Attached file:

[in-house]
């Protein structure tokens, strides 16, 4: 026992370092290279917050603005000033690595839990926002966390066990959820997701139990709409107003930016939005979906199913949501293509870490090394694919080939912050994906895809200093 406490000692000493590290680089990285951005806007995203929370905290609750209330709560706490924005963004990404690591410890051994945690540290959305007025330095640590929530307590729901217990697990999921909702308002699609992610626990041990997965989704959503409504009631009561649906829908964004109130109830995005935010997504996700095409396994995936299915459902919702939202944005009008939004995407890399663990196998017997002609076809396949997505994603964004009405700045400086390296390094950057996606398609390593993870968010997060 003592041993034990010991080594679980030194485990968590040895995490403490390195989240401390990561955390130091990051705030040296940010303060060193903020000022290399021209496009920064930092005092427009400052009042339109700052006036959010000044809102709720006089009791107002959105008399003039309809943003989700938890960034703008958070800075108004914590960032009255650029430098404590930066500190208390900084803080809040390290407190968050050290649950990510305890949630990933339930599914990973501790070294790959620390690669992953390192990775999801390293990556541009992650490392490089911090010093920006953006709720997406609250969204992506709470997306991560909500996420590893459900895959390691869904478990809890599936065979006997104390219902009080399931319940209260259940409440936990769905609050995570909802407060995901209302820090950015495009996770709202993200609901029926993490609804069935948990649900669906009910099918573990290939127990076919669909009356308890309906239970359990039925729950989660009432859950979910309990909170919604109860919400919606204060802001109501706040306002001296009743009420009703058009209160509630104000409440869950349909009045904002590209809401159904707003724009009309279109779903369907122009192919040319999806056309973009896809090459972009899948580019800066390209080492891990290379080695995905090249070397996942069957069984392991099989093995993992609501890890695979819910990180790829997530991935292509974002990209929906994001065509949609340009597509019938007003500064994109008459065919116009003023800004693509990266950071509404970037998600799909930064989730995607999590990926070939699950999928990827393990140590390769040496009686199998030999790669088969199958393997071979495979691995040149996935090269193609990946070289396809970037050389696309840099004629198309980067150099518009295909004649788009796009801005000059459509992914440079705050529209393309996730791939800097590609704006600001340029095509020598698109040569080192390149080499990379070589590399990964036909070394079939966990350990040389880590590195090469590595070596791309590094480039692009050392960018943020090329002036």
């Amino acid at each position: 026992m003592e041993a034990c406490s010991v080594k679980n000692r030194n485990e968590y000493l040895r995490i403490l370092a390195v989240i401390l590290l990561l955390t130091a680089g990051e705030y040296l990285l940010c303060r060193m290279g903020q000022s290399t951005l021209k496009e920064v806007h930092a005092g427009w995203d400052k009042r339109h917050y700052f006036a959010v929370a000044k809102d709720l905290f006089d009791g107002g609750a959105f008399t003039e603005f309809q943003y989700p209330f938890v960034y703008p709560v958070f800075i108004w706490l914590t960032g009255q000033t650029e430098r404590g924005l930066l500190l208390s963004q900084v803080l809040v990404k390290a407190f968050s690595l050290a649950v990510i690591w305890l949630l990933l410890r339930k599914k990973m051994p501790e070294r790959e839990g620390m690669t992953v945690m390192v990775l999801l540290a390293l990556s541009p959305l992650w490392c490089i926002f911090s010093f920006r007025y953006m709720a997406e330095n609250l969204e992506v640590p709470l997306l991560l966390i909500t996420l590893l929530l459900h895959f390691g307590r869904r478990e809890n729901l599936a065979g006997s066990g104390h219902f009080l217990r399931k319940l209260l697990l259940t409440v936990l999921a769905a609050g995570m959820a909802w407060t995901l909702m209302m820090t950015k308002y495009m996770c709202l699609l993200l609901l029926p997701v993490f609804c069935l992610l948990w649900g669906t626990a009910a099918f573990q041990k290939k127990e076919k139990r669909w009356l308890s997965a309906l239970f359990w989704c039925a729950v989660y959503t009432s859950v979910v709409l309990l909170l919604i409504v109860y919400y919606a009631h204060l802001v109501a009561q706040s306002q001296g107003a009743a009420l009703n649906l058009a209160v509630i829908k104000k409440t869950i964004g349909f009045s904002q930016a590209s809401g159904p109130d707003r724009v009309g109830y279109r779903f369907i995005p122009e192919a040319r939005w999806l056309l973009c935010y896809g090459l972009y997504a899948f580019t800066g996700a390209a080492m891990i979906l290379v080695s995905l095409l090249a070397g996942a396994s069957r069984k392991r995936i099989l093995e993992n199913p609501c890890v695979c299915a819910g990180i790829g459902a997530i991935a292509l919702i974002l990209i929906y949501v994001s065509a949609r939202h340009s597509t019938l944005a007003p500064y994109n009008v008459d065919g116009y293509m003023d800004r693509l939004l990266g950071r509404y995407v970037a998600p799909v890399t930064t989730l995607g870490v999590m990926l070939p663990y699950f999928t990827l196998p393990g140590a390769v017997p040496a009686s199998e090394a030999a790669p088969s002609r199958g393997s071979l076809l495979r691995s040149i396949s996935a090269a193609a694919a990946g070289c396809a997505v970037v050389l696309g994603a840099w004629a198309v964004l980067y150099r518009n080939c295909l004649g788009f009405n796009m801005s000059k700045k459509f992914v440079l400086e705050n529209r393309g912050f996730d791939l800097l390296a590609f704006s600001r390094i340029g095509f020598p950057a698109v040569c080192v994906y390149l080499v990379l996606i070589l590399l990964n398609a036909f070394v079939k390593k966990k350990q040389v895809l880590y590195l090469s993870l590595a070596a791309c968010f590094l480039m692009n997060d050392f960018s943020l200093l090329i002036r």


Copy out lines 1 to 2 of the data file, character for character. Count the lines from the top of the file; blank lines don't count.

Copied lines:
[in-house]
């Protein structure tokens, strides 16, 4: 026992370092290279917050603005000033690595839990926002966390066990959820997701139990709409107003930016939005979906199913949501293509870490090394694919080939912050994906895809200093 406490000692000493590290680089990285951005806007995203929370905290609750209330709560706490924005963004990404690591410890051994945690540290959305007025330095640590929530307590729901217990697990999921909702308002699609992610626990041990997965989704959503409504009631009561649906829908964004109130109830995005935010997504996700095409396994995936299915459902919702939202944005009008939004995407890399663990196998017997002609076809396949997505994603964004009405700045400086390296390094950057996606398609390593993870968010997060 003592041993034990010991080594679980030194485990968590040895995490403490390195989240401390990561955390130091990051705030040296940010303060060193903020000022290399021209496009920064930092005092427009400052009042339109700052006036959010000044809102709720006089009791107002959105008399003039309809943003989700938890960034703008958070800075108004914590960032009255650029430098404590930066500190208390900084803080809040390290407190968050050290649950990510305890949630990933339930599914990973501790070294790959620390690669992953390192990775999801390293990556541009992650490392490089911090010093920006953006709720997406609250969204992506709470997306991560909500996420590893459900895959390691869904478990809890599936065979006997104390219902009080399931319940209260259940409440936990769905609050995570909802407060995901209302820090950015495009996770709202993200609901029926993490609804069935948990649900669906009910099918573990290939127990076919669909009356308890309906239970359990039925729950989660009432859950979910309990909170919604109860919400919606204060802001109501706040306002001296009743009420009703058009209160509630104000409440869950349909009045904002590209809401159904707003724009009309279109779903369907122009192919040319999806056309973009896809090459972009899948580019800066390209080492891990290379080695995905090249070397996942069957069984392991099989093995993992609501890890695979819910990180790829997530991935292509974002990209929906994001065509949609340009597509019938007003500064994109008459065919116009003023800004693509990266950071509404970037998600799909930064989730995607999590990926070939699950999928990827393990140590390769040496009686199998030999790669088969199958393997071979495979691995040149996935090269193609990946070289396809970037050389696309840099004629198309980067150099518009295909004649788009796009801005000059459509992914440079705050529209393309996730791939800097590609704006600001340029095509020598698109040569080192390149080499990379070589590399990964036909070394079939966990350990040389880590590195090469590595070596791309590094480039692009050392960018943020090329002036």